Thread: News Article: The price of success is hard work
View Single Post
12-27-2012, 12:35 PM
Registered User
Join Date: Oct 2009
Posts: 1,987
vCash: 500
Originally Posted by 8dm13 View Post
The purpose of this piece wasn't to elevate these players to god-like statuses. Most young kids idolize a player because they're good at what they do, and it's healthy to have a kid looking up to someone who's dedicated countless hours to perfecting a craft as it would help with the realization that sacrifice and commitment are necessary to achieve your goals. Does that mean that idolizing a doctor or teacher or a parent is worthless or wrong? Not at all, but you have the respect the mental and physical grind that an NHL player goes through as compared to other careers, particularly those that train at an elite level. Perhaps the primary difference between being an NHL hockey player and other jobs, is that for the most part when one leaves the office or their place of work, they have some 'time off' so to speak. Take a nurse, for example. Tiring and draining 12 hour shifts that require an incredible amount of emotional and mental stability (and dedication to studying throughout the necessary schooling) but when they get home, they have time to see their families (and catch up on sleep!). Professional athletes, and more specifically hockey players in big markets like TO, have every aspect of their lives dissected and judged on a massive scale with tons of media and fans looking for the latest on a daily basis. Even if the latest means who you're marrying, what you do on weekends, what you're eating, and what your kids' names are. There's something to be said for all this "behind the scenes" stuff that players deal with on a daily basis all while trying to keep focus on their physically demanding jobs. Now, are all hockey players the model of perfection and worthy of young fans' fervent adoration? No. Didn't even come close to suggesting that. Evidently some have missed the point, so I figured I'd clarify: the crux of the article was meant to simply show that conditioning, training and nutrition have undergone a significant revolution of late, and those that commit themselves to rigorous regimens deserve respect. This has nothing to do with taking away respect from others who work hard in different fields....there's plenty to go around.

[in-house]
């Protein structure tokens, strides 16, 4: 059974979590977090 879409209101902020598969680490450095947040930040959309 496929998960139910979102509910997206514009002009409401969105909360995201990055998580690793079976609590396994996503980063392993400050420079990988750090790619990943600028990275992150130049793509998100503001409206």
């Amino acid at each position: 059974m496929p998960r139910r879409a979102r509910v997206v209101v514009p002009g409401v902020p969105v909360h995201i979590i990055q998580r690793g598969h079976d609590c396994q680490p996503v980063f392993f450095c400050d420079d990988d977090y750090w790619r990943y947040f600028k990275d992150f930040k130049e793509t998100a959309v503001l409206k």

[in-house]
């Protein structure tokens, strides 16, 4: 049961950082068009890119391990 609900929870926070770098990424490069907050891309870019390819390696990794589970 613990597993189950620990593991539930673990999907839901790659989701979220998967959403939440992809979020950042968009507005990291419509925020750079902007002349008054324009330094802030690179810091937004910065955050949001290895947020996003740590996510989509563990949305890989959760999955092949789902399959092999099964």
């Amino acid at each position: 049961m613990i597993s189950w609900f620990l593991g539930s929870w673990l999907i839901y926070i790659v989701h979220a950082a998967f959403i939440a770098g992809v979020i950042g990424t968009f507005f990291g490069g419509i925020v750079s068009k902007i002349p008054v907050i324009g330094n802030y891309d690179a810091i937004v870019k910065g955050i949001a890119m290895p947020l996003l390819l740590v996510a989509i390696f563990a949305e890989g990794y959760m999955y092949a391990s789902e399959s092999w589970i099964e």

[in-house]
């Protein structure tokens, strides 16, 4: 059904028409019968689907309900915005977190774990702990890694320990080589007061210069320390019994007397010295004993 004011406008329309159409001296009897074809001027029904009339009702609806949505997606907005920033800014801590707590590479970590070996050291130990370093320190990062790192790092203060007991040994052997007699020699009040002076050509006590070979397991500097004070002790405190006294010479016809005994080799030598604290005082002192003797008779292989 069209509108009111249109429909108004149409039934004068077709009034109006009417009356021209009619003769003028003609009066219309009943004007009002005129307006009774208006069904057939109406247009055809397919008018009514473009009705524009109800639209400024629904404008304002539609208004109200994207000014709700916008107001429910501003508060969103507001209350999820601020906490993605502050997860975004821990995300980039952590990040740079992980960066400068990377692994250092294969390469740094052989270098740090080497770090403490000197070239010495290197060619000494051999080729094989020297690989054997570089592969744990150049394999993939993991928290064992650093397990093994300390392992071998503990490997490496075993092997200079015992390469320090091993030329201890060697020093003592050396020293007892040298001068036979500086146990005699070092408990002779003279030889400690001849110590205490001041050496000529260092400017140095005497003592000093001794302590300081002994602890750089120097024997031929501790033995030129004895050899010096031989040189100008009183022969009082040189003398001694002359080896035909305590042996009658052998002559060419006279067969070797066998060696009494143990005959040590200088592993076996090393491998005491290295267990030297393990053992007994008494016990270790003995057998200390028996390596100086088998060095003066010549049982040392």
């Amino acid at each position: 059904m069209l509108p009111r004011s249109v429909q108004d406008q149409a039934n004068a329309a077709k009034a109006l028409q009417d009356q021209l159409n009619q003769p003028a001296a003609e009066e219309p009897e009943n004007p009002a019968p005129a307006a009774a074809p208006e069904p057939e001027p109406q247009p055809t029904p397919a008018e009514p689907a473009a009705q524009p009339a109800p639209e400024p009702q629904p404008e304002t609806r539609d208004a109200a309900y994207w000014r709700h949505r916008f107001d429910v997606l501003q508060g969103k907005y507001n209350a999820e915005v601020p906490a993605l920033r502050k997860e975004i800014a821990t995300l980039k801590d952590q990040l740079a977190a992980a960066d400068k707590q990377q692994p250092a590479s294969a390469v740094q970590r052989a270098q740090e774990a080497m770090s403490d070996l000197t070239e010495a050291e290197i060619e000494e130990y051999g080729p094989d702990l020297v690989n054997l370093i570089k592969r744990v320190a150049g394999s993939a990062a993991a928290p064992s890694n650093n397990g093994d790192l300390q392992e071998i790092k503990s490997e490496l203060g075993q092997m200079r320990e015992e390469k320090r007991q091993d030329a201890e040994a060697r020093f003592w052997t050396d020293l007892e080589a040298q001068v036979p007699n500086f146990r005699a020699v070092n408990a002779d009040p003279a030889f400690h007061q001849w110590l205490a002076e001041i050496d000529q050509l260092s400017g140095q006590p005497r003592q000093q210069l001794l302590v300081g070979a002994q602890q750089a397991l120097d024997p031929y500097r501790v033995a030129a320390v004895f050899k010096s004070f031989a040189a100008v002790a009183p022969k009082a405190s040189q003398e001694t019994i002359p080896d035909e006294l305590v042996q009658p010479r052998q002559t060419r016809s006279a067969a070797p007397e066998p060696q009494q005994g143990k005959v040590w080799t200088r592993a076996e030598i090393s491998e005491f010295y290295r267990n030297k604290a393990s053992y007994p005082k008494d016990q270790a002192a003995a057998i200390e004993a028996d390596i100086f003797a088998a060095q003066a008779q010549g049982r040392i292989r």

Then of course we have those pro athletes who cheat!

nsleaf is offline   Reply With Quote